The inspector general is limited by city ordinance to only examining the executive branch at City Hall -- not the aldermen -- and it's difficult to gauge Hoffman's performance because the same law prohibits making public his findings of individual misconduct and disciplinary recommendations.

What is clear, though, is Hoffman has not shied from targeting the politically connected. He also has made frequent use of his ties to his former job at the U.S. attorney's office in Chicago.

Probes involving the inspector general's office have yielded 47 criminal cases in the last two years, including a dozen convictions from a joint federal-city probe of corruption in building and zoning regulation.

The parking-meter analysis released Tuesday followed an October report that alleged city garbage crews spend a quarter of each day loafing. Hoffman noted the ordinance creating his office instructs him to look for inefficiency and waste as well as corruption.

Daley and his financial advisers hotly disputed the parking report, which derided the deal that netted $1.15 billion for the cash-strapped city as a "dubious" trade-off for taxpayers. Asked if it was proper for the inspector general to second-guess policy decisions, the mayor replied, "Today, everybody can do anything they want, I guess."

In February, Daley gave Hoffman a vote of confidence, saying he had "done a very good job." The mayor rejected the notion Hoffman has "stepped on any toes" and said he could have another term "if he wants."

But Daley declined to say whether the parking-meter report would affect his decision on Hoffman.

Hoffman was appointed in 2005 to a position with a history of not only failing to challenge the mayor but also serving as a tool for the executive branch.

The mayor's father, Richard J. Daley, deployed investigator Jack Clarke to spy on political foes. Clarke's service ended with his conviction for obstructing a federal probe into theft at the Port of Chicago.

The current Mayor Daley introduced the current incarnation of the City Hall gumshoe in 1990. Daley's first appointee, Alexander Vroustouris, served 15 years despite criticism he targeted mainly small fish.

Daley forced out Vroustouris and installed Hoffman soon after federal agents raided the mayor's office in a probe of illegal patronage hiring.

Hoffman, 42, who is of Russian Jewish and Puerto Rican descent, grew up in the North Shore suburbs and graduated from New Trier High School. Despite his size -- 5-feet, 7-inches tall, about 150 pounds -- he was captain of the rugby team at Yale University.

He got his law degree from the University of Chicago and clerked for then-U.S. Supreme Court Chief Justice William Rehnquist before becoming a federal prosecutor.

Hoffman, once a press aide to U.S. Sen. David Boren (D-Okla.), has shown himself to be unafraid of the limelight. He has focused more on public relations than his predecessor.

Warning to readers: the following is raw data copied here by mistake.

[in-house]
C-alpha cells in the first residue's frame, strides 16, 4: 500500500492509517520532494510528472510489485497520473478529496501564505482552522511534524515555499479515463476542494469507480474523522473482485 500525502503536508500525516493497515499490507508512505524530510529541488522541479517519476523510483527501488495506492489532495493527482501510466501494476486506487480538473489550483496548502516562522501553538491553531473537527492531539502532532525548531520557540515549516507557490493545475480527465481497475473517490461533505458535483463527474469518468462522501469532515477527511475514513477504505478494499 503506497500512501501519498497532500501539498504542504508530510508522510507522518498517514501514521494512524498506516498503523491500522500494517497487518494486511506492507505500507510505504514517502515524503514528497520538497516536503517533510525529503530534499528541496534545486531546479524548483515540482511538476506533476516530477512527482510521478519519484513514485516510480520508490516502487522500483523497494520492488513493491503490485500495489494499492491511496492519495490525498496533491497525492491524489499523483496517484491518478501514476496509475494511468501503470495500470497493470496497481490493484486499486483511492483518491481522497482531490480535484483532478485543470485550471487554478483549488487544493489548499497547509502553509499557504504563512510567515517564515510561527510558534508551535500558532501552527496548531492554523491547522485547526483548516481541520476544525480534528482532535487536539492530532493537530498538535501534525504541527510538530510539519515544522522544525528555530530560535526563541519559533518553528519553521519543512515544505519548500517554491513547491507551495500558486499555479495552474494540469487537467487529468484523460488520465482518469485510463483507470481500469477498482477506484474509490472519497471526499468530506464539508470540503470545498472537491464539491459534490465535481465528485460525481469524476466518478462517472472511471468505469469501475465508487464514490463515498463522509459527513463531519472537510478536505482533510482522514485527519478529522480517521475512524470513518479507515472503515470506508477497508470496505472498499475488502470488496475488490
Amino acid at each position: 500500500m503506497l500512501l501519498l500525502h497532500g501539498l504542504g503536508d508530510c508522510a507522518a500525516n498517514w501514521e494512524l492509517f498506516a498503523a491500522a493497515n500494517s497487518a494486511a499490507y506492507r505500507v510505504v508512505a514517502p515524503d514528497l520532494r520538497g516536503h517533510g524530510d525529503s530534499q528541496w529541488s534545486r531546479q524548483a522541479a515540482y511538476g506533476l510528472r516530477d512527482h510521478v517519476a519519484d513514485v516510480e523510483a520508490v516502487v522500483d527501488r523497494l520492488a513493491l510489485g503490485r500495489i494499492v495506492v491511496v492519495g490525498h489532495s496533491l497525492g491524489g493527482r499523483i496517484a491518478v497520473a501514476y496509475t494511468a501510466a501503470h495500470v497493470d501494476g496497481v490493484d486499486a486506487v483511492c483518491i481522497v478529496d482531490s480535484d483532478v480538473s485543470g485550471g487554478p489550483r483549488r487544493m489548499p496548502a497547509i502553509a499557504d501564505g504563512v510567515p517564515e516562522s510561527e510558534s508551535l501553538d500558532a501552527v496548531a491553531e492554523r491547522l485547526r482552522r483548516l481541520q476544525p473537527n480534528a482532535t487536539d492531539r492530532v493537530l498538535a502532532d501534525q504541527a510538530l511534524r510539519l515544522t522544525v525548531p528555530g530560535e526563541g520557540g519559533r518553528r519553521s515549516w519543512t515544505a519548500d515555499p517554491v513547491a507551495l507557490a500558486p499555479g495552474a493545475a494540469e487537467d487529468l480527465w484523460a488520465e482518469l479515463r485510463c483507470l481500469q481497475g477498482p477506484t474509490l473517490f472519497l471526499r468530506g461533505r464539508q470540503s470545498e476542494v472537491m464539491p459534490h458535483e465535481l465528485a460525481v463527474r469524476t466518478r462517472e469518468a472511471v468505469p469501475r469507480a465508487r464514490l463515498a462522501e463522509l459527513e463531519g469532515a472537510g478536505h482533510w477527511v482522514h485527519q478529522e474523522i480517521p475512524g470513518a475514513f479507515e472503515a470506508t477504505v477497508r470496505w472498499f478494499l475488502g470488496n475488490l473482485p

As a prosecutor, Hoffman was more often off in the background as U.S. Atty. Patrick Fitzgerald and his top assistants made headlines for crackdowns on city and state corruption.

But Hoffman runs his own show now. Images of him in a traditional prosecutor-blue suit with his not-so-typical, longish mane have become common in the local media. He has created a Web site, www.chicagoinspectorgeneral.org, with links to news articles about his exploits.

He increased his profile further with appearances in Springfield as a member of Gov. Pat Quinn's reform commission.

"He must have triple-shot espresso in his veins," said state Sen. Jeff Schoenberg (D-Evanston).Hoffman always was more willing than other prosecutors to place himself in the public eye, say former colleagues.

"David was not only excellent -- he had a good sense that he was excellent," said Ron Safer, another ex-prosecutor. "He never doubted his ability to effect change, even though he was trying to slay some dragons."

Patrick Collins, who worked with Hoffman as a prosecutor and on the governor's reform panel, said Hoffman has revived the inspector general's office much as Fitzgerald brought new energy to the U.S. attorney's office. "He understands politics but he's not political -- there's a big difference," Collins said.

But critics such as Ald. Bernard Stone (50th) say Hoffman often oversteps the inspector general's job description in his zeal to attract favorable media attention.

"Everything he does has absolutely nothing to do with what his job is," said Stone, who also blasted Hoffman for investigating an aide for vote fraud.

Asked why Daley voiced support for Hoffman, Stone said, "Maybe the mayor is afraid to fire him because of the reaction he would get. People might say he got rid of him because he's criticizing the mayor."

The list of Hoffman targets with Daley connections is a lengthy one that has continued to grow.

When his efforts to probe a deal involving a Daley nephew recently faltered against resistance from city pension officials, Hoffman got the U.S. attorney's office involved, one of several joint efforts.

Hoffman called for, and last year secured, the resignation of high-ranking Daley aide Christopher Kozicki, who boasts deep ties to the Daley family's 11th Ward power base and had a role in the 2004 hiring of a teenage building inspector.

Under Hoffman, the office for the first time has used secret wiretaps in an ongoing investigation of bribe-taking by city building and zoning officials. The probe resulted in federal charges against city employees with ties to powerful Daley ally Ald. William J.P. Banks (36th).

To see that the inspector general remains independent regardless of whom the mayor might appoint, some aldermen have pushed for rule changes. Yet, only 14 of the council's 50 members have given their support to a recently introduced ordinance that would clear the inspector general to investigate aldermen.

Hoffman long has advocated for the authority to investigate council members.

Although the mayor and his aides might prefer that Hoffman mute his criticism, he said it is an important part of the job to speak his mind.

"It's important for the public to know that independent offices like this exist and to know what they do," Hoffman said. "You can't live in a cave and expect to be successful."

dmihalopoulos@tribune.com